Elon Musk's $11 billion tax payment isn't enough for Pramila Jayapal who demands 'the rich pay their fair share'

Pramila Jayapal demands 'the rich pay their fair share' after Elon Musk announces he'll be paying $11 billion in taxes. Jayapal appears to believe that wealth, and not just income, should be taxed.

Libby Emmons Brooklyn NY

Elon Musk announced that he would be paying some $11 billion in taxes for the 2021 fiscal year, but that still isn't enough for progressive Rep. Pramila Jayapal, who thinks he should be paying even more. Jayapal appears to believe that wealth, and not just income, should be taxed.

The Washington state Democrat and chair of the House Progressive Caucus thinks that Musk's wealth indicates that he should be paying in excess of that $11 billion, likely to fund the pet projects she'd like to see enacted under the Biden's stalled Build Back Better plan.

Musk recently got into a tiff with Senator Elizabeth Warren, also a progressive Democrat, who claimed that Musk wasn't paying his "fair share" in taxes. Musk rejoined that sentiment with an estimate of his tax bill for this year.

"Let's change the rigged tax code so The Person of the Year will actually pay taxes and stop freeloading off everyone else," Warren tweeted along with a Boston Globe Musk's being named "person of the year" by Time Magazine.

"Stop projecting!" Musk responded, tweeting an article about Warren's false claim to descended from Native Americans.

"You remind me of when I was a kid and my friend's angry Mom would just randomly yell at everyone for no reason," Musk wrote. "Please don't call the manager on me, Senator Karen."

Joy Reid came to Warren's rescue during her MSNBC show The Reid Out. She claimed that Musk was "…misappropriating black vernacular for misogynistic purposes" by using what is effectively a slur against white women. Reid has used the term herself, notably calling Tucker Carlson a "white, male Karen."

Jayapal lambasted Senator Joe Manchin in a Washington Post op-ed on Sunday for his unwillingness to back the Build Back Better plan, saying essentially that Democrats are entitled to Manchin's vote.

"Nearly a year ago, President Biden laid out his Build Back Better agenda: a broad vision to meet the individual and collective challenges Americans face, necessarily ambitious to address crises both created and exposed by the pandemic. For most of 2021, Democrats worked to pass legislation that realizes that vision. The president negotiated with Congress, including Sens. Joe Manchin III (D-W.Va.) and Kyrsten Sinema (D-Ariz.) directly. Sen. Manchin committed to the president — who relayed that commitment to House members — that he would support the legislative framework unveiled on Oct. 28."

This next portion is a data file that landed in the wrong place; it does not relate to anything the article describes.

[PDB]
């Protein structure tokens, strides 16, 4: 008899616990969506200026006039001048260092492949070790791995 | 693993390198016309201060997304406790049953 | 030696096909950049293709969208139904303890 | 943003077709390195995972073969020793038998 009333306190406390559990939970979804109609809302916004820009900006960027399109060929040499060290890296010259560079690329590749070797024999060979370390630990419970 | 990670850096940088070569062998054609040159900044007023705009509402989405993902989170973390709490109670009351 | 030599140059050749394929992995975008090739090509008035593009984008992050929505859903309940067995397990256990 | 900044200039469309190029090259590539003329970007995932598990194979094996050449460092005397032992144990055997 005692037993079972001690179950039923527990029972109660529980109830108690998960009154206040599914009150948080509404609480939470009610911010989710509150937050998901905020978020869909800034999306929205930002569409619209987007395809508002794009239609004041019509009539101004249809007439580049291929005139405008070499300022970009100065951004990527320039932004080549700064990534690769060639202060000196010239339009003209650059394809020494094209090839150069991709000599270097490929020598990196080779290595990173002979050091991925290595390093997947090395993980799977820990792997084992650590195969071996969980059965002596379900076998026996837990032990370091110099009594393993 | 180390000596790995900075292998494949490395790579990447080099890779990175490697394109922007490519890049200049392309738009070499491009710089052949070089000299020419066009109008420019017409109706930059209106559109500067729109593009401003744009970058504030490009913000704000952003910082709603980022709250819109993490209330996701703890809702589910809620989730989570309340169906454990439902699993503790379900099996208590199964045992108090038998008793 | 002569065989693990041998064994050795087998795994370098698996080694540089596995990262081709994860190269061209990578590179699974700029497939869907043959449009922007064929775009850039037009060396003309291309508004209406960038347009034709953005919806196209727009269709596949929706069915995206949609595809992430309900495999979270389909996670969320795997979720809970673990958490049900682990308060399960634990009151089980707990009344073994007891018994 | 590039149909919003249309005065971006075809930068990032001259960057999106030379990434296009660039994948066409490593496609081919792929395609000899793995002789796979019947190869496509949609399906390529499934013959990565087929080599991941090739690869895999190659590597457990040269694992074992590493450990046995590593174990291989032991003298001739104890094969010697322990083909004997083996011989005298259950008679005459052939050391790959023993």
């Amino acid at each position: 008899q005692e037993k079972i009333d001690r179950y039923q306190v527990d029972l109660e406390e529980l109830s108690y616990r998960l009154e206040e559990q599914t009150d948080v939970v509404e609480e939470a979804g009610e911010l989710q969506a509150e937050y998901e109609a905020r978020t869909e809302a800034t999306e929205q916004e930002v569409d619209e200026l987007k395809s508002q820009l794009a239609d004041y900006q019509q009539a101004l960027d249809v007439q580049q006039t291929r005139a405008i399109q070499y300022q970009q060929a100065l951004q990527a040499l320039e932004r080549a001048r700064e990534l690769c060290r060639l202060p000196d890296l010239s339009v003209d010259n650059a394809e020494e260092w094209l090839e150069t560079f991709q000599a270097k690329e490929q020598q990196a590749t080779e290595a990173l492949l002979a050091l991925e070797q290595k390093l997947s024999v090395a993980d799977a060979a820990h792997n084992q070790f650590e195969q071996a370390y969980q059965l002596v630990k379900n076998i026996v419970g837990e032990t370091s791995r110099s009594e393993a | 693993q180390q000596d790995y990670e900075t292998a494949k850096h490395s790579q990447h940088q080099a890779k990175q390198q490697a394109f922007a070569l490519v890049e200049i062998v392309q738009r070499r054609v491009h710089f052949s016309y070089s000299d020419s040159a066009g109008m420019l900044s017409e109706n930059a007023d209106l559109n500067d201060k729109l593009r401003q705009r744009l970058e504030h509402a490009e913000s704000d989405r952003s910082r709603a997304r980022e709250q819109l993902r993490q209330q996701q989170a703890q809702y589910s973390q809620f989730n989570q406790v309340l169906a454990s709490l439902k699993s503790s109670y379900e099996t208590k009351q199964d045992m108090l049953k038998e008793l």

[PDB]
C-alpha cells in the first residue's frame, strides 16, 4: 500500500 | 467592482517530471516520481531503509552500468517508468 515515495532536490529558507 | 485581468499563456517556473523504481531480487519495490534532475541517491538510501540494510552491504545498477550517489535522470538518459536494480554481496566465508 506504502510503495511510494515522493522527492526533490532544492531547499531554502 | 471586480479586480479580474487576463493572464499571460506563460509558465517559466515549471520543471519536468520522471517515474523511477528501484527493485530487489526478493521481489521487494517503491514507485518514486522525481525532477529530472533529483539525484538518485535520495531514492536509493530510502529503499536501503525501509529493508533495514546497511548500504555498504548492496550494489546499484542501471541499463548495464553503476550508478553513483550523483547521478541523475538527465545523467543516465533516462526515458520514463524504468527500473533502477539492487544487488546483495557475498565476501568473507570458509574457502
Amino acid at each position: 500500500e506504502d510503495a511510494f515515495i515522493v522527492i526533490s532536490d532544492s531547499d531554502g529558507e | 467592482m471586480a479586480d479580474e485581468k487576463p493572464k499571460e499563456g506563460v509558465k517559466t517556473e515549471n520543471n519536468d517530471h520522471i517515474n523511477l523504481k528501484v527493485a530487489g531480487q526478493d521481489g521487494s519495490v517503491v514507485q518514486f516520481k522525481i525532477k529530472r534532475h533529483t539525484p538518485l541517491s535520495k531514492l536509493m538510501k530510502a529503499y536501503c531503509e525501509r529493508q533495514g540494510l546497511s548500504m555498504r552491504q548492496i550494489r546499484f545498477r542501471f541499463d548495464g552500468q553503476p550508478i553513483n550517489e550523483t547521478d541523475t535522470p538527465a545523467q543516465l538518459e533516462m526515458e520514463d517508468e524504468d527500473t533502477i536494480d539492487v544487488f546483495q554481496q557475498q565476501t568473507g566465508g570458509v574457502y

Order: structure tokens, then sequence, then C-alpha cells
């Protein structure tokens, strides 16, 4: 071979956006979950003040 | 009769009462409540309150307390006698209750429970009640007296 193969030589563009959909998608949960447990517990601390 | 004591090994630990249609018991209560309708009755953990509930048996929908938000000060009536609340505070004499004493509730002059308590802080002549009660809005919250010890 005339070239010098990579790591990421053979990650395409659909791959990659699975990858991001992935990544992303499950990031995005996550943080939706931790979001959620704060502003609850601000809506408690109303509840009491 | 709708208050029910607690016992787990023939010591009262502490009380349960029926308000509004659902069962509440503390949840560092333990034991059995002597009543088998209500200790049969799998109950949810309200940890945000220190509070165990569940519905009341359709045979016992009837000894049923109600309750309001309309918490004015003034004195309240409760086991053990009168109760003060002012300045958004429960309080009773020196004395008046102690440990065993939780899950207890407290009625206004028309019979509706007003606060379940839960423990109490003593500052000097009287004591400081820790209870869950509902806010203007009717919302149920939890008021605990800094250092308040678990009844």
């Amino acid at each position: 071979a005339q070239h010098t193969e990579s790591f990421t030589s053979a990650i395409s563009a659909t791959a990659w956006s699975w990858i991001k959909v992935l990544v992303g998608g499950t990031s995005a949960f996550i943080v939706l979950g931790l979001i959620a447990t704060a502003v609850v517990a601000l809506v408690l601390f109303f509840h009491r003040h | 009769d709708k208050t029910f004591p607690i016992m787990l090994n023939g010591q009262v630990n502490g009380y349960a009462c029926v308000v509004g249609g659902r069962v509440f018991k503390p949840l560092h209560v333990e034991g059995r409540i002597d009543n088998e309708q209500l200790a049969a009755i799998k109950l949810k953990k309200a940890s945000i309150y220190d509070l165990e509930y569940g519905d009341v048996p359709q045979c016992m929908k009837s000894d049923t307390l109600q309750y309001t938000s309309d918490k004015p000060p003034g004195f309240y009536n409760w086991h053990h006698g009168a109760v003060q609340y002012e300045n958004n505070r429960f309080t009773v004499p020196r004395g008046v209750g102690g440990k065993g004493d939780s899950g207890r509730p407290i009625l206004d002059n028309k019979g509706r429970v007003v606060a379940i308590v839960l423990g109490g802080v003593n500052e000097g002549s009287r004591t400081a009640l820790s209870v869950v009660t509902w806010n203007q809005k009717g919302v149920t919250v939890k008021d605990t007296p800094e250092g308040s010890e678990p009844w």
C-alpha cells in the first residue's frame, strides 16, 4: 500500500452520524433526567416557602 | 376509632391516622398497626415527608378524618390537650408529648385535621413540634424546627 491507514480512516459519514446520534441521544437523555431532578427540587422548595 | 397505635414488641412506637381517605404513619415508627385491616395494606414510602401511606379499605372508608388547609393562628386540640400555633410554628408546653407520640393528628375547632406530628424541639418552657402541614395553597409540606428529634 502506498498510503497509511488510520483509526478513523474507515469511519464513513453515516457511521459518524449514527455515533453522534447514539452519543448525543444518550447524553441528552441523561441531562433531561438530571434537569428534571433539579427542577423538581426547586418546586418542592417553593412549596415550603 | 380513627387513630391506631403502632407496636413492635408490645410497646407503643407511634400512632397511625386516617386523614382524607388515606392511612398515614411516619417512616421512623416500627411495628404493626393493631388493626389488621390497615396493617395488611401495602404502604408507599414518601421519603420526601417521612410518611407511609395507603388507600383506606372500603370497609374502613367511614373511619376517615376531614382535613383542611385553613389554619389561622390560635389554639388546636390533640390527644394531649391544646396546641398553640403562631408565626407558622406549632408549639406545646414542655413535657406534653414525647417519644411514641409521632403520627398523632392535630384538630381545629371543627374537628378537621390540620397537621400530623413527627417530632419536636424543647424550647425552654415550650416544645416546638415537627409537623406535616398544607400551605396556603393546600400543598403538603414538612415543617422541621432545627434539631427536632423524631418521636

"But on Dec. 20, Sen. Manchin went back on his commitment to the president and seemingly killed the bill on national television," Jayapal said. "In a town where your word is everything, this was a stunning rebuke of his own party’s president."

"Despite that, we must move forward,” Jayapal continued. "The president's agenda is even more urgent today. The omicron variant is surging as covid-19 has once again disrupted people’s ability to work, care for children and elders, access medical care and make ends meet. We simply cannot abandon our vision."

An NPR/Marist poll showed that the Build Back Better plan lacks popularity among Americans. Only 41 percent of those responding to the NPR poll said they were in support of the bill. Three-quarters of those supporters were Democrats, while independents and Republicans were less likely to support the broad, sweeping social program.


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